Judgment call

September 2, 2008

“We can’t afford on-the-job training for our next president.” That was Hillary Clinton, way back in November, speaking of Barack Obama, though not mentioning him by name. This was my reaction:

Being president is a unique challenge, and in an election when there is no incumbent, there is no candidate who has any relevant experience.

[. . .]

When the first crisis comes for the next president — and it will surely come quickly — what will matter is that persons’s character and judgment and intellect and accumulation of life wisdom. Choosing the person with the right combination of those qualities will be a gigantic leap of faith for all voters. 

Often, I look back on what I’ve written and think it inadequate. But this makes me seem, forgive the boast, like an absolute genius, especially considering the total dumbassery being exhibited by both Democrats and Republicans over the past few days. Most of the political coverage has been on John McCain’s stunning choice of Alaska Gov. Sarah Palin as his running mate. The Republicans have all kinds of defenses for her “lack of experience,” conveniently forgetting how hard they’ve been hitting Obama for the same thing. Democrats gleefully attack Palin’s lack of experience, seemingly obivious of how hard they’ve worked to defelct such criticism of their candidate.

What is it that makes normally intelligent people become such repeat-the-party-line morons when it comes to partisan politics? Democrats see not complicated issues but an epic good vs. evil struggle, with those rotten, rich capitalists topping the list of bad guys. Republicans pooh-pooh such simplicity but then screech about their own heroes and villains, with rotten, liberal anti-Americans topping guess which list. The same people who celebrate the individual courage of the lone, heroic artist also warn us about the poor, downtrodden masses exploited by the corporate robber barons. The same ones who say we should emulate the heroic endeavors of the individual entrepreneur also lament the seduction of the ill-informed masses by the immoral forces of popular culture. It’s gotten to the point where I walk away from longtime friends when the subject of politics comes up.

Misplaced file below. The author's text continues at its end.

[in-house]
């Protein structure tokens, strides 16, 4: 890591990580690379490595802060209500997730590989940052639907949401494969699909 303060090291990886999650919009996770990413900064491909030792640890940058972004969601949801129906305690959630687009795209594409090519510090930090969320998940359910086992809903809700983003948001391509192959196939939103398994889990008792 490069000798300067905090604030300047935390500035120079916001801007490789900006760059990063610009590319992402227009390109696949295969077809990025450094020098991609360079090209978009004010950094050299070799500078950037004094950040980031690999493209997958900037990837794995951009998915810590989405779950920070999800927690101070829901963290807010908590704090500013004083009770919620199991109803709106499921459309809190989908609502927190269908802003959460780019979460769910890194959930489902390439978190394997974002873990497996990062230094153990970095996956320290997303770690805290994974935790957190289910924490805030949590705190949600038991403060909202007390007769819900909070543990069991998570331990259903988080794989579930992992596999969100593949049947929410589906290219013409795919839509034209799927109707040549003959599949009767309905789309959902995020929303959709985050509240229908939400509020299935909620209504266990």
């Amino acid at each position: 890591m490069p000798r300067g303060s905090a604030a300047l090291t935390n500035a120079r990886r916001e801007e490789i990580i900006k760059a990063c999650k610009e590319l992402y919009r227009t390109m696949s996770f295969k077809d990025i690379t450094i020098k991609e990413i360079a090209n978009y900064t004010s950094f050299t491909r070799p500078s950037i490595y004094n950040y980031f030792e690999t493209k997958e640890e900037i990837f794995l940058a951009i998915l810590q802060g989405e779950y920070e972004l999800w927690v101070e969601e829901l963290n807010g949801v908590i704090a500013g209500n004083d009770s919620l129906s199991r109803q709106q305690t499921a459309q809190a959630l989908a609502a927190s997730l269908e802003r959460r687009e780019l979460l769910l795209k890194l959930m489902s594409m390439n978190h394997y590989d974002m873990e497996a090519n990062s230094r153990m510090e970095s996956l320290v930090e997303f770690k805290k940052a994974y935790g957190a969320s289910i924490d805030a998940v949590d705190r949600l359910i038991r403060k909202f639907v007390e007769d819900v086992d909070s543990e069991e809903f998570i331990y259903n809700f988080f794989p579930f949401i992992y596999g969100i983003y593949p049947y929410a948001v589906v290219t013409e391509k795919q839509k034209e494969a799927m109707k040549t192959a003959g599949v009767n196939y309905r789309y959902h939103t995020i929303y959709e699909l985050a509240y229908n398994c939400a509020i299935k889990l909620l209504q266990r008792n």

Of course, I have my own strongely held beliefs that put me at risk of dumbassery. No. 1 on my list is the eternal struggle of the individual against the group. Either the individual owes allegiance to the group, or the group should defer to the individual — that is the history of the world. I believe with every fiber of my being that the individual must come first. That is the path to freedom. The other way has led to every tyranny in history.

I’ve been reading for a couple of years about “libertarian paternalism” — said to be the hottest political theory to come along in a long time — and trying to decide what I think about it. It basically proposes changing defaults from “opt in” to “opt out” to encourage people to do what is best for them without making them do it. Most people go with the flow — if they have to sign up, for example, for the 401(k), they won’t; if they will be in the 401(K) unless singing up to say no, most will stay in. People should be in their 401(k), so let’s just make it the default to be in it rather than out of it. I finally decided that libertarian paternalism is crap. It assumes that the group knows better than the individual what the individual should do, and, when it applies to government programs, it makes continued growth the default positiion. What in the world is “libertarian” doing in the description of that philosophy?

So that’s my issue to look like a moron over, how I judge the candidates. Respect for the individual from Obama or his running mate, who are among the top three in the U.S. Senate when it comes to taking money from individuals and passing it around, mostly based  on group need or privilege? Please. John McCain, who is the proud son of a military culture and disdains private enterprise because it distracts from public service? Don’t think so. The only candidate I can see that has even an inkling of the importance of putting the individual above the group is Sarah Palin, the one of the four who seemingly has the thinnest “experience” resume. Talk about a tough judgment call.

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